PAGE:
FILLMORE STREET’S PICTURESQUE STREETSCAPE has not often been used in movies, perhaps because it is too busy, but it has appeared in a couple of films. The stark taxi-centric story of Rob Nilsson’s Signal 7 (1983) features cameo appearances of the exterior and marquee of the Clay Theatre at 2261 Fillmore Street. The Indian-produced Asperger’s Syndrome-based story My Name is Kahn (2010) includes scenes next door of the interior and exterior of the de Pietro Todd Salon at 2239 Fillmore Street.
A few blocks away at 2413-17 Franklin Street is a Mannerist-Baroque take on a French-inspired Victorian designed by self-taught architect James F. Dunn, who designed a couple of other similar buildings in the city. It was seen in An Eye for an Eye (1981) with Chuck Norris and Christopher Lee, and used as the site of a high-end house of prostitution.
Femme fatale Lana Turner’s residence in Portrait in Black (1960) at 2898 Broadway is a neo-Georgian gambrel-roofed brick edifice, turned on end to show off the gable’s roof profile. The storyline echoed some real parts of Turner’s life, including when her daughter Cheryl Crane stabbed Turner’s lover Johnny Stompanato to death in 1958. One pivotal hair-raising scene at the end of the movie has the daughter escaping the villain via the roof. More recently, Woody Allen shot scenes there for Blue Jasmine (2013).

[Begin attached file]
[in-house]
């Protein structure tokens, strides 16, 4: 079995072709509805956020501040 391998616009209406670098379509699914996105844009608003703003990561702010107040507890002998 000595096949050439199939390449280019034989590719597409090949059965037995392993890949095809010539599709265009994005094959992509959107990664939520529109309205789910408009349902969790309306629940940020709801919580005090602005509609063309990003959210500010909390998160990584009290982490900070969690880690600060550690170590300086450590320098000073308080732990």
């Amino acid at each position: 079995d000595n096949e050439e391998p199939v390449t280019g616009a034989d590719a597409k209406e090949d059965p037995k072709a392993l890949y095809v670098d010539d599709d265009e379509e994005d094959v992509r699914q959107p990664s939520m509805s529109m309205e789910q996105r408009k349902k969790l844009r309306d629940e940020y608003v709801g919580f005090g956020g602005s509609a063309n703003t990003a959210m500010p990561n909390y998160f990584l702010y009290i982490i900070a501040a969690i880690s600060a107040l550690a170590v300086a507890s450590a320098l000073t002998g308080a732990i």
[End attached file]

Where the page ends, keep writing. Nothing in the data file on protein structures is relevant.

The Victorian headquarters of the nonprofit San Francisco Heritage, the Haas Lilienthal House at 2007 Franklin Street, was seen in Dying Young (1991). Filming of the movie also took place on the Lyon Street steps, as did the British production of Tales of the City (1993-94).
In The Lineup (1958), the head of the San Francisco Opera (played by native San Franciscan Raymond Bailey, better known to TV audiences as Milburn Drysdale in The Beverly Hillbillies), who has just returned from a trip abroad, resides in the red sandstone Whittier mansion at 2090 Jackson Street. Its wood-paneled interior is the scene of a scam to import heroin in hollow flatware handles, unbeknownst to the just-returned traveler.